The decline is especially welcome given that omicron subvariant BA.5 continues its ascendency, now comprising 62% of detected COVID-19 according to the Metropolitan Council. Just yesterday the New York Times characterized BA.5 as “the most transmissible variant yet,” warning that it could cause an upswing in cases as it has in several other countries.
The largely flat rate reported by the Metropolitan Council over the past couple of weeks is corroborated by the U’s parallel wastewater testing project. That project is reporting a virtually identical COVID-19 load in the Twin Cities Metro region over the week ending June 26 (at least when looking at the moving averages that they emphasize as most dependable).
A couple other regions of the state are faring even better, with both monthly and weekly declines reported in the Central and South East regions. Thankfully the trend appears to be turning the corner in the North West region, where wastewater measurements have shown steepest increases in recent weeks.
The second straight weekly increase in the South West region cancels out some of the promising decreases that had been reported for that region. The most concerning trend coming out of the regional-by-region wastewater testing is in South Central, which is seeing notable increases in viral load whether looking over the past month or week.
Minnesota hospitalizations by race and ethnicity
This week we also look at the department of health’s hospitalization data by race and ethnicity. Hospitalization rates over time have followed patterns that we’ve also seen in mortality data. Indigenous and Black Minnesotans have borne the highest rates.
Another observation is that at the beginning of waves, it looks as though most groups are often on the same trajectory with similar rates, and then there’s a divergence with some groups leveling off or decreasing while other groups continue to see increasing rates.
One of the clearest examples of this is with the overall hospitalizations in spring 2021, with all groups tracking similarly and then only Black and Indigenous patients continuing with the increasing trajectory. That also happened at the beginning of the recent wave, with White and Black Minnesotans having a similar trajectory, and then rates of White patients leveling off and decreasing while rates of Black patients are still on the rise.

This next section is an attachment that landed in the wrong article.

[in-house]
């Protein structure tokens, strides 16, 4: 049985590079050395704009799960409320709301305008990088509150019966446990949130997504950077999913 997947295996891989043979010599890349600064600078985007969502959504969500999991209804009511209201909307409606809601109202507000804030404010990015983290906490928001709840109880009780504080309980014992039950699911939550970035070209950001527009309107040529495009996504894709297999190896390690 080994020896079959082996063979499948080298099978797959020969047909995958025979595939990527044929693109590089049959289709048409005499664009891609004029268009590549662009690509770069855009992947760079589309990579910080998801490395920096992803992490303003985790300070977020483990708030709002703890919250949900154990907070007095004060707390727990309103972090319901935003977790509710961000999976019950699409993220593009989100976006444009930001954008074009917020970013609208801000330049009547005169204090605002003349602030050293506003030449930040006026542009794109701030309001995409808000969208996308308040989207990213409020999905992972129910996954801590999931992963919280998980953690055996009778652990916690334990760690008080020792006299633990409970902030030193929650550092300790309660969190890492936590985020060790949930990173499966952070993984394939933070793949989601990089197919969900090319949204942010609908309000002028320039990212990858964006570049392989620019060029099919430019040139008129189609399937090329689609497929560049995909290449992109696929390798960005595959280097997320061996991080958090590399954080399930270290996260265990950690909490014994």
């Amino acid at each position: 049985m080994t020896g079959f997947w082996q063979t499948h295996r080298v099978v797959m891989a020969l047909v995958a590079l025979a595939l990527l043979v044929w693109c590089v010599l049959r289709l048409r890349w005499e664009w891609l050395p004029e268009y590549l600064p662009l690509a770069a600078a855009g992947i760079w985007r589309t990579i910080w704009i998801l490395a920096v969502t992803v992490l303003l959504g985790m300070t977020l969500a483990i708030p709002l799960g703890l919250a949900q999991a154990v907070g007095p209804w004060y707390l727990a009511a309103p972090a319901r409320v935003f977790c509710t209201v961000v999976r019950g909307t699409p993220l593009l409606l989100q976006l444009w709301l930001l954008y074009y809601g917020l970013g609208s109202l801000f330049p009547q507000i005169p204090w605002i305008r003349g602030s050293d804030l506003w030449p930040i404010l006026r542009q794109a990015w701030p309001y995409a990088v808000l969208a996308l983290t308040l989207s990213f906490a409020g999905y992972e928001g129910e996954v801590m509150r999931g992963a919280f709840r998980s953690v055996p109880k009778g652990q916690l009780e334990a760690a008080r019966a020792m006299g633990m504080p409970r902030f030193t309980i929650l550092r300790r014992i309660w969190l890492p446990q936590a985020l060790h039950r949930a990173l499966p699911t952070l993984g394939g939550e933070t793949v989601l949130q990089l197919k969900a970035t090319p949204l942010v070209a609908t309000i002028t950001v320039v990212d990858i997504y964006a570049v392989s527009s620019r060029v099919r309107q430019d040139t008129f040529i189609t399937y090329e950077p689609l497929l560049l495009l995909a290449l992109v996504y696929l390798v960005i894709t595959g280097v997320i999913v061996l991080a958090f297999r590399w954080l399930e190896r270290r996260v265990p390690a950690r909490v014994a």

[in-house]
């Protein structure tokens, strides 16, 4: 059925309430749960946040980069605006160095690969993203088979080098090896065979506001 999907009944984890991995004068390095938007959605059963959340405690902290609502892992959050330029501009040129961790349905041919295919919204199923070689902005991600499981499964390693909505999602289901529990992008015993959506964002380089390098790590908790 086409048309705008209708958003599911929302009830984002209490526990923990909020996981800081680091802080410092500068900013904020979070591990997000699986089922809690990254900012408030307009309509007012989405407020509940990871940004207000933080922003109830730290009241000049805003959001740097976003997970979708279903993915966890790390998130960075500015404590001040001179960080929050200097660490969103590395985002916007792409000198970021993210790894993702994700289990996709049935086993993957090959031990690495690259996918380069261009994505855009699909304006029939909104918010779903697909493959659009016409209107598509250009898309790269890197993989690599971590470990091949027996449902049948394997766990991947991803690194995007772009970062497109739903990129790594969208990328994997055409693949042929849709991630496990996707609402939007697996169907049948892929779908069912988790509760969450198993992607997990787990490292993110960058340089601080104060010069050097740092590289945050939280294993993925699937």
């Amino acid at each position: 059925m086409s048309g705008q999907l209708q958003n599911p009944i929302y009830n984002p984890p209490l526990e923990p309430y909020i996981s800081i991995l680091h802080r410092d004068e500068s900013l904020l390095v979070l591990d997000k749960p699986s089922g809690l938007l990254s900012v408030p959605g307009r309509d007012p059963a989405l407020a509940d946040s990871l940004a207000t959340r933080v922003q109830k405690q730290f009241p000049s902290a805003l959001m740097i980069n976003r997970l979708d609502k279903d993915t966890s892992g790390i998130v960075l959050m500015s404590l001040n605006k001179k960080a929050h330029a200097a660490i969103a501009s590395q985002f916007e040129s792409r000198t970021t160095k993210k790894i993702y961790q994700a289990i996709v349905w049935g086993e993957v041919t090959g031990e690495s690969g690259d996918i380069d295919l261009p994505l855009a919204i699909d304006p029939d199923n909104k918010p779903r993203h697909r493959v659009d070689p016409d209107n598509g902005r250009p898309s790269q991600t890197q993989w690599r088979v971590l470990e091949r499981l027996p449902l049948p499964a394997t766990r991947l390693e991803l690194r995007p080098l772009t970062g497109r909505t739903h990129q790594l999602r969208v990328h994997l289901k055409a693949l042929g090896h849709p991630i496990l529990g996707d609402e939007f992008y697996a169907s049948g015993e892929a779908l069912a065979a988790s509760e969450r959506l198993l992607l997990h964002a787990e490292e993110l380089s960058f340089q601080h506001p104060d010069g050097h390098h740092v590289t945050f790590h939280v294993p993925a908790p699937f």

While those figures highlight some of the greatest differences in rates among race and ethnicity groups, it’s harder to see the trends within all groups. Here, the same data is grouped by wave of COVID in Minnesota. The waves are defined by where the lowest rates are in the valleys of the graph above.
Comparing over the different waves of the pandemic here in Minnesota, some things have stayed the same: hospitalization rates have often been highest among the state’s Black and especially Indigenous populations.
Some things have changed, however. As just one example, in our current wave average hospitalization rates are notably higher among White Minnesotans than they are among Latino Minnesotans. The opposite was true in the first three waves, especially during the initial onset of the pandemic.
To end on a hopeful note, despite the amount of COVID circulating in our communities, each race and ethnicity group has seen its lowest ICU rates of the pandemic during the current wave.